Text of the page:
Discussion:
Vim command doesn't work in Windows 7
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Stan Brown
2018-04-14 14:30:15 UTC
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I've just posted an article "':ha' not working in Vim 7.2" in
comp.editors. The gist is that the :ha command works on my Windows
8.1 work computer but not my Windows 7 home computer.

I didn't crosspost it, because I figured most people here don't know
Vim and wouldn't want to read that discussion here. Also I doubt very
much that the problem is in Windows 7 itself. But if you _do_ know
Vim, please take a look at that article, and it would be very nice if
you could provide a solution there. Thanks!
--
Stan Brown, Oak Road Systems, Tompkins County, New York, USA
http://BrownMath.com/
http://OakRoadSystems.com/
Shikata ga nai...
Paul
2018-04-15 00:55:34 UTC
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Post by Stan Brown
I've just posted an article "':ha' not working in Vim 7.2" in
comp.editors. The gist is that the :ha command works on my Windows
8.1 work computer but not my Windows 7 home computer.
I didn't crosspost it, because I figured most people here don't know
Vim and wouldn't want to read that discussion here. Also I doubt very
much that the problem is in Windows 7 itself. But if you _do_ know
Vim, please take a look at that article, and it would be very nice if
you could provide a solution there. Thanks!
https://bioinformatics.uconn.edu/vim-guide/

:ha # prints entire file

So that's not really an internal command. That's something which
attempt to call a printing hook on the host OS. Which isn't
going to work, if the OS happens to change the hook. Then
the author of the code plays whack-a-mole, adding #ifelse
for 6.1, 6.2, 6.3, 10.0 and so on.

Find the source for the version you're using, and have a look.

http://vimdoc.sourceforge.net/htmldoc/print.html

:ha On MS-Windows a dialog is displayed to
allow selection of printer, paper size etc.

:ha >filename On MS-Windows use the "print to file"
feature of the printer driver.

*******

OK, I'll take a long-shot on this, and tell you to use
the Compatibility interface to an EXE and change the
runtime compatibility to some older OS. There's an example
of the dialog around 40% of the way down this page.

https://www.howtogeek.com/228689/how-to-make-old-programs-work-on-windows-10/

Paul
Stan Brown
2018-04-17 00:21:37 UTC
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Post by Paul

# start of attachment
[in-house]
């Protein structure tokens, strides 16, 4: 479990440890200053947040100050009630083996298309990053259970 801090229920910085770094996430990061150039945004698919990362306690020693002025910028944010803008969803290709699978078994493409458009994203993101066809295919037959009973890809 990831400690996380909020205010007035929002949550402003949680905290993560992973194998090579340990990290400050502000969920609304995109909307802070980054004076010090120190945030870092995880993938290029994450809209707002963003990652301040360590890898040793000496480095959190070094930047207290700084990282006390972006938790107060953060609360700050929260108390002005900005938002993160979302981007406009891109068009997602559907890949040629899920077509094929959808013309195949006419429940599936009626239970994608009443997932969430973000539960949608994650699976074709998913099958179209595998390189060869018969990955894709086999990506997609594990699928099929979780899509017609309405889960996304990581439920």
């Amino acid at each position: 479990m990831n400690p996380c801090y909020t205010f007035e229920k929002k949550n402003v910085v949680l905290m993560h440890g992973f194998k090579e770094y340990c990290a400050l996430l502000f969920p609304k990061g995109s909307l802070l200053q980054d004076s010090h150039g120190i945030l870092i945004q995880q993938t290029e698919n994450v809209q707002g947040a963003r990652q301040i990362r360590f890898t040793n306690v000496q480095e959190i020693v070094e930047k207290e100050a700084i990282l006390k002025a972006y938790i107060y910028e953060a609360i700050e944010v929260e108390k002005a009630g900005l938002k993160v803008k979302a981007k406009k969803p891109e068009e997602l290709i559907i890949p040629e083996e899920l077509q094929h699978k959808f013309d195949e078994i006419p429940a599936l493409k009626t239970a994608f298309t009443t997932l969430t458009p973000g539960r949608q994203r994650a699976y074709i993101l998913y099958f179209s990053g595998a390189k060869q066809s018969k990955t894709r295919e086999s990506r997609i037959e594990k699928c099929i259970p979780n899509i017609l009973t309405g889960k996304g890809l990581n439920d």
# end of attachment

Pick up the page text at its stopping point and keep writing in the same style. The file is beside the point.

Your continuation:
OK, I'll take a long-shot on this, and tell you to use
the Compatibility interface to an EXE and change the
runtime compatibility to some older OS. There's an example
of the dialog around 40% of the way down this page.
Thanks for replying, Paul. It _was_ a long shot. I said to myself,
"self, if the program works okay in Windows 8 why would it need a
compatibility setting for Windows 7? But Paul's smart guy, so it's
worth trying."

Unfortunately, when I set the program to be compatible with Vista (XP
wasn't available), exactly the same thing happened as before. Thanks
anyway, for trying.
--
Stan Brown, Oak Road Systems, Tompkins County, New York, USA
http://BrownMath.com/
http://OakRoadSystems.com/
Shikata ga nai...
Paul
2018-04-17 03:02:41 UTC
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Post by Stan Brown
Post by Paul
OK, I'll take a long-shot on this, and tell you to use
the Compatibility interface to an EXE and change the
runtime compatibility to some older OS. There's an example
of the dialog around 40% of the way down this page.
Thanks for replying, Paul. It _was_ a long shot. I said to myself,
"self, if the program works okay in Windows 8 why would it need a
compatibility setting for Windows 7? But Paul's smart guy, so it's
worth trying."
Unfortunately, when I set the program to be compatible with Vista (XP
wasn't available), exactly the same thing happened as before. Thanks
anyway, for trying.
If the source is available, you could work on it.

When the program makes a call, there's got to be
a returned status code somewhere that indicates
the program is not happy.

Paul
Paul
2018-04-17 06:35:40 UTC
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Post by Paul
Post by Stan Brown
Post by Paul
OK, I'll take a long-shot on this, and tell you to use
the Compatibility interface to an EXE and change the
runtime compatibility to some older OS. There's an example
of the dialog around 40% of the way down this page.
Thanks for replying, Paul. It _was_ a long shot. I said to myself,
"self, if the program works okay in Windows 8 why would it need a
compatibility setting for Windows 7? But Paul's smart guy, so it's
worth trying."
Unfortunately, when I set the program to be compatible with Vista (XP
wasn't available), exactly the same thing happened as before. Thanks
anyway, for trying.
If the source is available, you could work on it.
When the program makes a call, there's got to be
a returned status code somewhere that indicates
the program is not happy.
Paul
ftp://ftp.vim.org/pub/vim/pc/vim72src.zip
hardcopy.c ???

It seems to have the ability to deliver error messages.

EMSG(_("E673: Incompatible multi-byte encoding and character set."));

********** message.txt on FTP site **********

-- older versions --

8953966 gvim72.exe V7.2 complete self-installing package

7194365 vim72rt.zip V7.2 runtime files
1399386 vim72lang.zip V7.2 language files
980100 gvim72.zip V7.2 GUI bin for Windows 95/NT and later
1051406 gvim72ole.zip V7.2 GUI bin with OLE and VisVim
949997 gvim72_s.zip V7.2 GUI bin for Windows 3.1 with Win32s
879774 vim72w32.zip V7.2 bin Windows NT/XP console
969187 vim72d32.zip V7.2 bin 32 bit MS-DOS prot. mode
2460134 vim72src.zip V7.2 sources packed for MS-DOS

1844224 gvim72.pdb debugging info for gvim72ole.zip
3279872 gvim72ole.pdb debugging info for gvim72w32.zip
2780160 vim72w32.pdb debugging info for gvim72.zip

There is no 16 bit binary for Vim 7.2 and later
********** message.txt on FTP site **********

If you can't see the error messages while in gvim72,
maybe you could try the console version ?

If VIM doesn't throw an error message, that means the printing
subsystem gave an "OK" status to VIM, then the printing
or spooler portion of Windows burped. Check your print spooler
status, for evidence of burping.

Paul
VanguardLH
2018-04-15 07:49:34 UTC
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Post by Stan Brown